ECB's Knot Calls for Patience as Low Rates Raise Pension Concern

  • Dutch central-bank head speaks in parliamentary debate
  • Germany has accused ECB of causing ``extraordinary problems''

European Central Bank Governing Council member Klaas Knot called for “patience and reality” over ultra-loose monetary policy as concerns mount over the impact on pensions and savings.

“My proposal is to keep the broad monetary policy in place and then, really, inflation will rise sooner or later,” Knot, who is also the president of the Dutch central bank, told lawmakers in The Hague on Wednesday. “But I can’t tell when that will be.”

Klaas Knot

Photographer Jasper Juinen/Bloomberg

Knot, who said he was “among the more critical members” of the Governing Council, addressed members of the Dutch parliament’s finance committee after an invitation to discuss risks related to the the ECB’s 1.74 trillion-euro ($1.98 trillion) asset-purchase program and negative rates. He said that while savings and pensions are hit by ultra-low interest rates, governments and home-loan borrowers benefit.

The ECB has come under attack from politicians, most notably in Germany, since it cut rates in March, added corporate debt to its bond-buying plan and announced a new long-term loan program for banks. The rising tension is exposing Europe’s divisions just as officials head to Washington for meetings of the Group of 20 and International Monetary Fund.

Pension Struggle

Dutch pension funds are struggling to meet their obligations, particularly on fixed-level payouts. Knot suggested that model is probably no longer appropriate and said the system should change to better handle volatility.

German Finance Minister Wolfgang Schaeuble said in an interview published on Tuesday that monetary policy is causing “extraordinary problems” for the nation’s banks and for retirement planning. He said last week that ECB President Mario Draghi should share the blame for the rise of populist political groups.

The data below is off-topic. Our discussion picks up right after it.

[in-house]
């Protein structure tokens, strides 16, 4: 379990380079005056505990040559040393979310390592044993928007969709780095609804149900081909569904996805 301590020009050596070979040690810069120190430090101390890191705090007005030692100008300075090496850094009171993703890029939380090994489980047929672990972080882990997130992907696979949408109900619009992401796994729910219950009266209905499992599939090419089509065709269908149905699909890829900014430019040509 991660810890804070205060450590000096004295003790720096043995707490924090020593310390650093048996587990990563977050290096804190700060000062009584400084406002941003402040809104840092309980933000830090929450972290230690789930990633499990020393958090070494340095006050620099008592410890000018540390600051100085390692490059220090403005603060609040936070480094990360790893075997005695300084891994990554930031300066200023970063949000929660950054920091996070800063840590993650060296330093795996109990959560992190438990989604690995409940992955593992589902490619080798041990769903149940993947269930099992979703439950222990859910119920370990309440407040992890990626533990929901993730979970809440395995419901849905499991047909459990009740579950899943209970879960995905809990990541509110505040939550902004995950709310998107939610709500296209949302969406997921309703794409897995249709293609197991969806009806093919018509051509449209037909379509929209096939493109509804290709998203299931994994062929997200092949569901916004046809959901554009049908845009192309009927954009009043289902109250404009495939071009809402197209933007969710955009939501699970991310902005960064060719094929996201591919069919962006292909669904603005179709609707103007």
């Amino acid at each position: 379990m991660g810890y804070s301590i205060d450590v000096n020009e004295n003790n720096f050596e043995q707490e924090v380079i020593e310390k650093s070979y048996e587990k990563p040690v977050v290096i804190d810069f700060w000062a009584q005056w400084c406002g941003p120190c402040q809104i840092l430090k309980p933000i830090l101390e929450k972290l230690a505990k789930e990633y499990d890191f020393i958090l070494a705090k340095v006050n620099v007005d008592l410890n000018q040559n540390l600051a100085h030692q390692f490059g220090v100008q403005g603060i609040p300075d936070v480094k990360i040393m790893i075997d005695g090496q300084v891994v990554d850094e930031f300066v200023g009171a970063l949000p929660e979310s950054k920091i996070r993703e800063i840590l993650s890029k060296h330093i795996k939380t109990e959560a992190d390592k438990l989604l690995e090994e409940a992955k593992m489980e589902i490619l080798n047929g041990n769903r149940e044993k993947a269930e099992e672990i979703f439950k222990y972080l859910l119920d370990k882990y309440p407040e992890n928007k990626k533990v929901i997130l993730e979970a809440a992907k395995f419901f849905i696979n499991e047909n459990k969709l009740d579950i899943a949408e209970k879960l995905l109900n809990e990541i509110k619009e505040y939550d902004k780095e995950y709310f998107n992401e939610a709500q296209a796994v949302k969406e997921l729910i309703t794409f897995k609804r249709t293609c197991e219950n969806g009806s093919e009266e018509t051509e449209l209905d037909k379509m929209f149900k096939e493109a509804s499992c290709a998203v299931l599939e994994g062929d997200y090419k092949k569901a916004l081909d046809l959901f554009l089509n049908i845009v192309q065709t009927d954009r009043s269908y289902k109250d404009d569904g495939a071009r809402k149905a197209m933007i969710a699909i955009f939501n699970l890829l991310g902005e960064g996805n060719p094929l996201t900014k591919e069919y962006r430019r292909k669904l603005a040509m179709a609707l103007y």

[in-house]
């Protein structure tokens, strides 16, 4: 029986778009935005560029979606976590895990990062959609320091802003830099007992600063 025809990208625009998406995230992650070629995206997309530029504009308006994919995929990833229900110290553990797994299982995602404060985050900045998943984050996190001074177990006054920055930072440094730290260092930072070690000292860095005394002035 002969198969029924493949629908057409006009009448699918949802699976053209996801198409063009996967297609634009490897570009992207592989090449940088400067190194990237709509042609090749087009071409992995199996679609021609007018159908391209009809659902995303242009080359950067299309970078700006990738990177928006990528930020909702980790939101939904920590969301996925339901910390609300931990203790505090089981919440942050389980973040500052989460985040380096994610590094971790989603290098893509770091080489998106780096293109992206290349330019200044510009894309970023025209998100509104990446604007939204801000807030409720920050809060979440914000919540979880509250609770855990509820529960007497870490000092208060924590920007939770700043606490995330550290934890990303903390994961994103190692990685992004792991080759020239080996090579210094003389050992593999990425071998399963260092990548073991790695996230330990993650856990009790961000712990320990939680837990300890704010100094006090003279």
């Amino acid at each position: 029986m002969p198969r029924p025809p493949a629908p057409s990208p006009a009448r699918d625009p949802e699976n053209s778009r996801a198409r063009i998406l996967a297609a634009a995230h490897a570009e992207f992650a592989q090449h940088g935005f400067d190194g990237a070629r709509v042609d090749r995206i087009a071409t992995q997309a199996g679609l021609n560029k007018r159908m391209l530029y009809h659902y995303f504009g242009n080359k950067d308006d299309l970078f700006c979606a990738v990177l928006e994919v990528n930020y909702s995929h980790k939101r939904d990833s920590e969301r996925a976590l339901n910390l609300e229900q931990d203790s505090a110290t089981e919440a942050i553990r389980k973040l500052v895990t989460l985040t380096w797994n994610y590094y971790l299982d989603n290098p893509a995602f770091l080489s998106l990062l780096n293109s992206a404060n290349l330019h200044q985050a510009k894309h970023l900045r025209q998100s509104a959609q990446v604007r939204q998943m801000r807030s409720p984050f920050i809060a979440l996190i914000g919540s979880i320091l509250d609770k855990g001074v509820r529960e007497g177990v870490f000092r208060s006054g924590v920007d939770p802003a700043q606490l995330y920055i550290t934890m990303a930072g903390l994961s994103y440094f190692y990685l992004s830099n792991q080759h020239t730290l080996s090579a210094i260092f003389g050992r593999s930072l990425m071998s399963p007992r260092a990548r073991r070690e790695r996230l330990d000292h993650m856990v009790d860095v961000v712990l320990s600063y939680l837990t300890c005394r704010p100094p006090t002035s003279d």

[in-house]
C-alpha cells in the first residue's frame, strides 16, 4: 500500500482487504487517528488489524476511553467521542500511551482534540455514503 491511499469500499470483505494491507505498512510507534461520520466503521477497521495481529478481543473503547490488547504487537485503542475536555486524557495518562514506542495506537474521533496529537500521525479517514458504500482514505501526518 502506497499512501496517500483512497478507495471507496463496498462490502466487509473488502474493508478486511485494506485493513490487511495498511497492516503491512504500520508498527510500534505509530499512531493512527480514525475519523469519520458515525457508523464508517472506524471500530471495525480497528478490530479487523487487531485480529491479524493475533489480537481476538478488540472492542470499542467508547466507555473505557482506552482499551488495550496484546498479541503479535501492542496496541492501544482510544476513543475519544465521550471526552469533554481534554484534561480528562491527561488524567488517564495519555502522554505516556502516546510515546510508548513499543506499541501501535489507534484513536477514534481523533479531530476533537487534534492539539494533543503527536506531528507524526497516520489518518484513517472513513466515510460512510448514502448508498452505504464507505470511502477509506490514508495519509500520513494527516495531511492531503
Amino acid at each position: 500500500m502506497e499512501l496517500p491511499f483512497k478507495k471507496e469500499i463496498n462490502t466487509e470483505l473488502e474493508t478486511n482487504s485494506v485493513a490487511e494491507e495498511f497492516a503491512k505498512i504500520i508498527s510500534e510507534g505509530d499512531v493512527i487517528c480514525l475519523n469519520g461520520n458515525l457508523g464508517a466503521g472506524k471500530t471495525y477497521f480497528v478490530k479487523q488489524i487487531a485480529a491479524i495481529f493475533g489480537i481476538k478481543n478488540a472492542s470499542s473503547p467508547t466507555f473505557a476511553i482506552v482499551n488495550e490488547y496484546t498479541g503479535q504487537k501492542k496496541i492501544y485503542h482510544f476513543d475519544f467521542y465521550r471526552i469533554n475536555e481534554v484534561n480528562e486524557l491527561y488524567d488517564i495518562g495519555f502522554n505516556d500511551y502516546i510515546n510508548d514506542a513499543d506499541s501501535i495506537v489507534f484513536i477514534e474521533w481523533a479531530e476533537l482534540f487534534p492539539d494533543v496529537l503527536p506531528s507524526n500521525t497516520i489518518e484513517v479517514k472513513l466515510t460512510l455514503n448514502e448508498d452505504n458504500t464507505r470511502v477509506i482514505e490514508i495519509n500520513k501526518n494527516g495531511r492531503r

G-20 officials will probably discuss the impact of monetary policy and whether some central banks are reaching their limit, a Canadian official told reporters on Tuesday, on condition of anonymity.

Even so, ECB policy makers say they must focus on their mandate of price stability, and can add more stimulus if needed. The euro-area inflation rate was minus 0.1 percent last month and hasn’t been at the goal of just under 2 percent in three years.

Knot said last month in the Dutch central bank’s annual report that the ECB is approaching the limits of its monetary policy, and that a further expansion of its asset-purchase program could give rise to legal and financial-stability concerns.

On Wednesday he said the central bank is still operating legally, though he would oppose any proposal to buy bank bonds, citing a conflict of interest with the ECB’s role as a banking regulator. He also said helicopter money, or the direct central-bank financing of fiscal stimulus, lies outside its mandate.

“Within the Governing Council there is a discussion about the effectiveness of the instruments,” he said. The ECB’s remit is broad and policy makers have a “high level of judgment.”

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